Chapel Hill News

Proposed Carrboro arts center draws pros, cons and Cat's Cradle concerns

Architect Phil Szostak stresses this is just a concept of how the proposed Carrboro Arts & Innovation Center might look.
Architect Phil Szostak stresses this is just a concept of how the proposed Carrboro Arts & Innovation Center might look. PHIL SZOSTAK

A hearing on the proposed Arts and Innovation Center on Tuesday night brought out those for and against the project -- and concern about another venue that's not even in the plan.

The two-and-a-half-hour hearing, which will be continued next month, filled Carrboro Town Hall. The Board of Aldermen also heard from the public through phone calls, email and social media.

Longtime resident Deborah Miller, who works for the N.C. Folklife Institute, wrote the town to say Cat's Cradle "could be forced to relocate, or simply close, which would be a devastating loss to Carrboro and Chapel Hill."

At the hearing, Orange County Commissioner Mark Dorosin, a former alderman, said he too worries how the proposed Carrboro Arts and Innovation Center (CAIC) might affect the Cradle, which he called "the soul of Carrboro."

Dorosin reminded the aldermen that the developers of the 300 East Main project "used the Cradle to get it approved." Promises were made to offer the Cradle new space at a time when many feared the club might move to Durham.

Efforts to reach Cradle owner Frank Heath for this story, as well as Dorosin, were unsuccessful.

But Friday, Main Street Partners said they have worked with and continue to support the Cradle and that the club, located within their 300 East Main development, is not directly affected by the CAIC planned for the 200 block next door.

"We've made very strong efforts to support the Cradle," said developer Laura Van Zant.

"The Cradle's last lease expired in 1999 and, ever since, Main Street Partners has always asked the Cradle to stay and ... has always given the Cradle greatly discounted rent," the developers explained in a prepared statement.

The statement indicates that two years of designing, planning and negotiating with the Cradle included an offer to create space for the club and rent it at cost or buy it, but the Cradle ultimately elected to stay put.

New hotel planned

The CAIC has been proposed by the ArtsCenter and Kidzu Children's Museum, both of which would relocate into the new $12 million building planned for the parking lot Main Street Partners owns at the corner of East Main and Roberson streets, across from the Armadillo Grill.

The ArtsCenter's current building would be replaced by a new hotel, whose real estate and hotel occupancy taxes would pay for the town's $4.5 million contribution to the project cost, according to the plan.

The town does not yet have the legal authority from the state to levy an occupancy tax, however. That was just one of several financial concerns Alderman Bethany Chaney expressed on her blog.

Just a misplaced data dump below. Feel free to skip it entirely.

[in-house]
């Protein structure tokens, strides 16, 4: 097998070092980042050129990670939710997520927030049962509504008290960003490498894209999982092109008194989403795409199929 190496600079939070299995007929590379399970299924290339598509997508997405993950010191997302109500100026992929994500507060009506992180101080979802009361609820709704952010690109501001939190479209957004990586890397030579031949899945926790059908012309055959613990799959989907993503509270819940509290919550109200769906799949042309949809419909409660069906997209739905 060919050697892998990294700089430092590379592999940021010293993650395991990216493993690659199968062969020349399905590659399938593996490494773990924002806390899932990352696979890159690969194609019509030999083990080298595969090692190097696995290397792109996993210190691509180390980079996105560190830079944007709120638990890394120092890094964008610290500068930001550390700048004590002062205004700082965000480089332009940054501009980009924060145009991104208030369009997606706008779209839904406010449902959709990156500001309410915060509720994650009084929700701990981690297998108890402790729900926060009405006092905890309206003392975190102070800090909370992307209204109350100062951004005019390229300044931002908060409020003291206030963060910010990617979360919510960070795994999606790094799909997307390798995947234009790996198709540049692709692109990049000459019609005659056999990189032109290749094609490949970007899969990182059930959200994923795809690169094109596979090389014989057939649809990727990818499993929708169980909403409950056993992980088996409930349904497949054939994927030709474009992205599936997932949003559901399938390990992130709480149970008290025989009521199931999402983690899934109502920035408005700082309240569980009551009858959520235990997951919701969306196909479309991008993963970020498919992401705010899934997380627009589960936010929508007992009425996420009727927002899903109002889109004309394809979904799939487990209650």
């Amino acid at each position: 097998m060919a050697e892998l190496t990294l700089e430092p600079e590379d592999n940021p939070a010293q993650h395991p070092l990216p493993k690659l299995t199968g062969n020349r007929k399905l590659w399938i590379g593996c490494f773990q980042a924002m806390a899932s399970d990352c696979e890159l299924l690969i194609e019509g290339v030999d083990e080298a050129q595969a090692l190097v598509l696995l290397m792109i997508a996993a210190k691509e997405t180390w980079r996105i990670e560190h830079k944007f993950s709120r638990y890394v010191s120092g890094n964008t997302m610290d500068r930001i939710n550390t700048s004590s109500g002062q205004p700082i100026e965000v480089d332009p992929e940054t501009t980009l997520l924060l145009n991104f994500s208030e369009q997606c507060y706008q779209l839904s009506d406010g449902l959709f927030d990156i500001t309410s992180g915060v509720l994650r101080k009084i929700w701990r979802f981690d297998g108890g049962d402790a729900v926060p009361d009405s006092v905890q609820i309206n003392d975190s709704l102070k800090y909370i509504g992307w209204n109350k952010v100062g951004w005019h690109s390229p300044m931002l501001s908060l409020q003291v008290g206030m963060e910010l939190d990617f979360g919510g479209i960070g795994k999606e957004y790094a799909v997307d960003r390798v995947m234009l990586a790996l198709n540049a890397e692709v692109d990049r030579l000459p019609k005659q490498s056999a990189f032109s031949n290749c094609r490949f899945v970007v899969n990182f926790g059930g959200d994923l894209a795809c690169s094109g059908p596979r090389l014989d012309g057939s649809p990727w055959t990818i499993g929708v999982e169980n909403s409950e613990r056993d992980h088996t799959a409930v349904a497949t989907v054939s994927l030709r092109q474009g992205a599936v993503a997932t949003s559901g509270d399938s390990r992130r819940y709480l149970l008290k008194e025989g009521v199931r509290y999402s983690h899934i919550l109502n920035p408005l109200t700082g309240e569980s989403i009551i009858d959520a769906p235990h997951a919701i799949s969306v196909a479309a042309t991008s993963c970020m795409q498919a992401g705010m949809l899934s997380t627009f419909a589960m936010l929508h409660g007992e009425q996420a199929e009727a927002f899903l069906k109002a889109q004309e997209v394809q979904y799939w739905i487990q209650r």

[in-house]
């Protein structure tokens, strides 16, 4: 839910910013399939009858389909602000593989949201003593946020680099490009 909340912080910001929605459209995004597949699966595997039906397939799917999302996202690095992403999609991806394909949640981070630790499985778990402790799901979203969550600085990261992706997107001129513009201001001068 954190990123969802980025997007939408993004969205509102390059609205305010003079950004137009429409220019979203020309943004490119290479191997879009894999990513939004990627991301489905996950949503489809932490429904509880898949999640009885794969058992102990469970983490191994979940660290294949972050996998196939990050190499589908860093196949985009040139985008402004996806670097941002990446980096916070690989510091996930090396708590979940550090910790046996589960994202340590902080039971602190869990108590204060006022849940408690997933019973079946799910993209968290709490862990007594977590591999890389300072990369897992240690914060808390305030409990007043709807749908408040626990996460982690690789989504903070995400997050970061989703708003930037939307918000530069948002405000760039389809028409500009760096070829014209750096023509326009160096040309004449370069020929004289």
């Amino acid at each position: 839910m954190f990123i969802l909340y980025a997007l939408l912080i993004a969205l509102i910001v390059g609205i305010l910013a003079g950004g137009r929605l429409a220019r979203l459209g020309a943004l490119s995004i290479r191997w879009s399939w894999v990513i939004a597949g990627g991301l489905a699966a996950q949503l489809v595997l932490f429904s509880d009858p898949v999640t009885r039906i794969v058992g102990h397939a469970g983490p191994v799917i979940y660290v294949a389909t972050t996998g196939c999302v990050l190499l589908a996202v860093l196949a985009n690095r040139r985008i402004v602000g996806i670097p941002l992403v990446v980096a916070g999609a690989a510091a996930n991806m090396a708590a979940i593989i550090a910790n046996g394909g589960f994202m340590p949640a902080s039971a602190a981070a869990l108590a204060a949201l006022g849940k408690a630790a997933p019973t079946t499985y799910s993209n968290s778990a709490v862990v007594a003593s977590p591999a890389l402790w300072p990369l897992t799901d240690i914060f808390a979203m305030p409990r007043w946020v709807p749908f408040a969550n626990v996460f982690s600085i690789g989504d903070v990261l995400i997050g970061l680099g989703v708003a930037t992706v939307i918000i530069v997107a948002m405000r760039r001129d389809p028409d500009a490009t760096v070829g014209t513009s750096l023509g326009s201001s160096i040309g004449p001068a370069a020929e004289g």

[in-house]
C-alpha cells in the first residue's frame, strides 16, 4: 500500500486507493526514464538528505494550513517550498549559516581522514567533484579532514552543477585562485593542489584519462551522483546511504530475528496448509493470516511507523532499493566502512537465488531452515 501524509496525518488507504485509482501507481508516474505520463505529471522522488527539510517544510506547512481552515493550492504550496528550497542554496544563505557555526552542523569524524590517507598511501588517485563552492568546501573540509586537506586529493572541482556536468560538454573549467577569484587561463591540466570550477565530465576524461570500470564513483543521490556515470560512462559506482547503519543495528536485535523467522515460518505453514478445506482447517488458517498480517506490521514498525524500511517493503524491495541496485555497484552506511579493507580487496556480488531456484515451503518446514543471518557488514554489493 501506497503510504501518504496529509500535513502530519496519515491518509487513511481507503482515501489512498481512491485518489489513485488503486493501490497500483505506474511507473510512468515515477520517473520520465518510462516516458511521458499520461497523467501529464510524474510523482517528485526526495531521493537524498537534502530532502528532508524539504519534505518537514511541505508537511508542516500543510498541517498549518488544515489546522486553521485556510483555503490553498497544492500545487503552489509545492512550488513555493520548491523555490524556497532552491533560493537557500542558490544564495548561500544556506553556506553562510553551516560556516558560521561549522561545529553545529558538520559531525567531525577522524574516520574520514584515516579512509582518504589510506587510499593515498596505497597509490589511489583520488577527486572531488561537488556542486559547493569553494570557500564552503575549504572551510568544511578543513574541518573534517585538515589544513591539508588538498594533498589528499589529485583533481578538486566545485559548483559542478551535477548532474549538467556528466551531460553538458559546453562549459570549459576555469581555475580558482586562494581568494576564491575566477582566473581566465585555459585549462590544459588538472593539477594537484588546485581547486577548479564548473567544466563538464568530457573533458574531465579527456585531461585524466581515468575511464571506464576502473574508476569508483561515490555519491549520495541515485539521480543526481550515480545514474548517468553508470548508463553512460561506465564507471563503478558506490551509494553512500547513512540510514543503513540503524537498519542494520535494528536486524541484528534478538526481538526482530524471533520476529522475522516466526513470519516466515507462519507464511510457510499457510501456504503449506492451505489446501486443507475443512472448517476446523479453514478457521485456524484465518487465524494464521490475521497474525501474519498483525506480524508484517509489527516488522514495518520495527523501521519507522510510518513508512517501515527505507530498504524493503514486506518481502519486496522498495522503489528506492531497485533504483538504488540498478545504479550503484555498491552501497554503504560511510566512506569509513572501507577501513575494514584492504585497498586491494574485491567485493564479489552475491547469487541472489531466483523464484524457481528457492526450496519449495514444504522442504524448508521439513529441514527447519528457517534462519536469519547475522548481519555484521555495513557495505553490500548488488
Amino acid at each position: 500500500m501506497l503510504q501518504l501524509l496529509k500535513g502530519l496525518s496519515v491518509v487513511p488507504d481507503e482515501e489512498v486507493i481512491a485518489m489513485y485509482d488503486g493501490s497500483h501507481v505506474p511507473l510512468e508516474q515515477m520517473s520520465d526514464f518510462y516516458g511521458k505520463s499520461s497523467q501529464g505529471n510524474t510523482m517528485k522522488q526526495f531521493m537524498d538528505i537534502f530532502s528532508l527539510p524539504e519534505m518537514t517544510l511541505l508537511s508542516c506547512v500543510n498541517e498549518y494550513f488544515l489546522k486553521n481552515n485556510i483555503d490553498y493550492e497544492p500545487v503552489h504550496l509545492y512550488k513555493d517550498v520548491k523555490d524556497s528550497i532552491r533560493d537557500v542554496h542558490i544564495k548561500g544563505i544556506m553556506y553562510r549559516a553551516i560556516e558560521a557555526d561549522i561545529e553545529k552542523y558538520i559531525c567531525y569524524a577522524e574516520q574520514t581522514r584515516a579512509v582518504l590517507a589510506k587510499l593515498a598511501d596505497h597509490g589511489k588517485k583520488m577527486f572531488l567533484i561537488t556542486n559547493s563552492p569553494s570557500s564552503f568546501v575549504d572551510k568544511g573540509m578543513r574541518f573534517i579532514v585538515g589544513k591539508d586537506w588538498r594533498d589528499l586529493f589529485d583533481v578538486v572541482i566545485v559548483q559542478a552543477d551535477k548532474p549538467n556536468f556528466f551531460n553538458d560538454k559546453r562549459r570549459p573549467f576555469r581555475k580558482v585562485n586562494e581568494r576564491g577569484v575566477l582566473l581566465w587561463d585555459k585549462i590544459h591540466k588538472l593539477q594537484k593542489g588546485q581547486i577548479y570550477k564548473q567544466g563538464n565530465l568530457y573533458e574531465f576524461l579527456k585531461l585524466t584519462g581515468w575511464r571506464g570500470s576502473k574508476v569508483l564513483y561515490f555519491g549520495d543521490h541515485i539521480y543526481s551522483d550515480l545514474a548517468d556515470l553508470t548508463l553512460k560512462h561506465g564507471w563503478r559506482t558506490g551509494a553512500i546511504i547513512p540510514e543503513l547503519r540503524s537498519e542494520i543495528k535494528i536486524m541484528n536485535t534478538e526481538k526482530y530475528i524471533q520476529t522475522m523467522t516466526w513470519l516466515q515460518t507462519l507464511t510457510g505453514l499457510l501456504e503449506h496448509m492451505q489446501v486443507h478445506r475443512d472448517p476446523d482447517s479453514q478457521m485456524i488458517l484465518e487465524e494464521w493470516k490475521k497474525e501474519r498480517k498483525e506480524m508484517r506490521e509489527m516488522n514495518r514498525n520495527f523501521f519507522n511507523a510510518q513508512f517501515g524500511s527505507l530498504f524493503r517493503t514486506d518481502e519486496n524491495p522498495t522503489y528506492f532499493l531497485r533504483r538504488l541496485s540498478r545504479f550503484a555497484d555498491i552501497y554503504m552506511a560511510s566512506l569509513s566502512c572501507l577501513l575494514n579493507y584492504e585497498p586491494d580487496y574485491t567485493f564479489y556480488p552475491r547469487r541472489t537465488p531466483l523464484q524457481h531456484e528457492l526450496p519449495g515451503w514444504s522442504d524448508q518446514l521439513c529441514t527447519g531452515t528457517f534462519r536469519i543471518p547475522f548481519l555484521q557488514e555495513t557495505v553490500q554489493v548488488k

"In this particular case, ... town government has been asked to entertain and pay for a high-risk plan that it has had no substantive role in designing, and to consider it under some 'urgent' conditions that could set the town up for failure right out of the gate," she wrote. "As some Aldermen have noted, this doesn't feel like partnership. It feels like manipulation."

No formal application for the CAIC has been submitted yet, and the aldermen want to hear from as many people as possible.

In his comments at the hearing, Dorosin suggested the driving force behind the CAIC is not a new arts building but the new hotel, which would be built across from the new Hampton Inn, putting two hotels in downtown Carrboro.

"This isn't about an arts center," he said. "It's about building a hotel."

Main Street Partners addressed the hotel in its statement.

"When MSP was approached last year with the possibility to add a second hotel/retail building at 300 East Main if space were available within a reasonable time, many people quickly suggested that the smaller opportunity of a second hotel could become a much larger opportunity for the community if the new tax money from that second hotel could be used to pay for the public contribution to a new CAIC without raising anyone else's taxes," the statement said.

"If local citizens now decide the CAIC and a second hotel are not things they want in downtown Carrboro, that's a fair decision. The only thing that would have seemed wrong would have been to risk losing these opportunities without giving people a chance to consider them first."

The CAIC building

Architect and Carrboro resident Philip Szostak, whose firm designed the Durham Performing Arts Center, has also designed preliminary sketches of the four-story, 55,000-square-foot CAIC. The sketches are just ideas for how the building might look.

The proposed center would have three performance halls: a 120-seat theater, a 200-seat theater and an amphitheater that could seat 300 to 450 people. The building's concept design is a modern structure with glass outer walls that Szostak says will allow passersby to view, from the street, various activities in progress, similar to DPAC.

The ArtsCenter and Kidzu museum would relocate to the building as their bases of operations. Carolina Performing Arts would use the facility for some performances but is not a financial partner in the project.

The alderman will continue the hearing at 7:30 p.m. Feb 3 at Town Hall, 301 W. Main Street, and the meeting will be live streamed on the town's website (townofcarrboro.org).

Carrboro residents are invited to send comments to the aldermen via email at cwilson@townofcarrboro.org , as well as Facebook and Twitter using the hashtag #CAICpubliccomments.

  Comments